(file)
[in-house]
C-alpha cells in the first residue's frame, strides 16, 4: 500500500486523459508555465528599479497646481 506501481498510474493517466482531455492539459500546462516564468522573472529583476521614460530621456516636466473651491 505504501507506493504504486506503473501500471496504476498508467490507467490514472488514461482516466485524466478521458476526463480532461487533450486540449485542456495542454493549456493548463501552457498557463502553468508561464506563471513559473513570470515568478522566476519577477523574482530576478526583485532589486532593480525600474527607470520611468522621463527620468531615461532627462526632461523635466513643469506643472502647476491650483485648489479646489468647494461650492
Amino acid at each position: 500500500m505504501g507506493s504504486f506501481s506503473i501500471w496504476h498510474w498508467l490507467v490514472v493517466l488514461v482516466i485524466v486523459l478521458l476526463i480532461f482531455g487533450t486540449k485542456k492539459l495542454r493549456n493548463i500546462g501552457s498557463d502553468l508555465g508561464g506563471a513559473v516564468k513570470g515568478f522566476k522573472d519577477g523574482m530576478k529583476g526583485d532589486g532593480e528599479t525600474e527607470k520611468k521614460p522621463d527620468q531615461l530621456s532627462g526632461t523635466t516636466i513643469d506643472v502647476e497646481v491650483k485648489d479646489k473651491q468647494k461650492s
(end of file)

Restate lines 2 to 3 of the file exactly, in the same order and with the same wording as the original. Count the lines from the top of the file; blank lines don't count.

C-alpha cells in the first residue's frame, strides 16, 4: 500500500486523459508555465528599479497646481 506501481498510474493517466482531455492539459500546462516564468522573472529583476521614460530621456516636466473651491 505504501507506493504504486506503473501500471496504476498508467490507467490514472488514461482516466485524466478521458476526463480532461487533450486540449485542456495542454493549456493548463501552457498557463502553468508561464506563471513559473513570470515568478522566476519577477523574482530576478526583485532589486532593480525600474527607470520611468522621463527620468531615461532627462526632461523635466513643469506643472502647476491650483485648489479646489468647494461650492
Amino acid at each position: 500500500m505504501g507506493s504504486f506501481s506503473i501500471w496504476h498510474w498508467l490507467v490514472v493517466l488514461v482516466i485524466v486523459l478521458l476526463i480532461f482531455g487533450t486540449k485542456k492539459l495542454r493549456n493548463i500546462g501552457s498557463d502553468l508555465g508561464g506563471a513559473v516564468k513570470g515568478f522566476k522573472d519577477g523574482m530576478k529583476g526583485d532589486g532593480e528599479t525600474e527607470k520611468k521614460p522621463d527620468q531615461l530621456s532627462g526632461t523635466t516636466i513643469d506643472v502647476e497646481v491650483k485648489d479646489k473651491q468647494k461650492s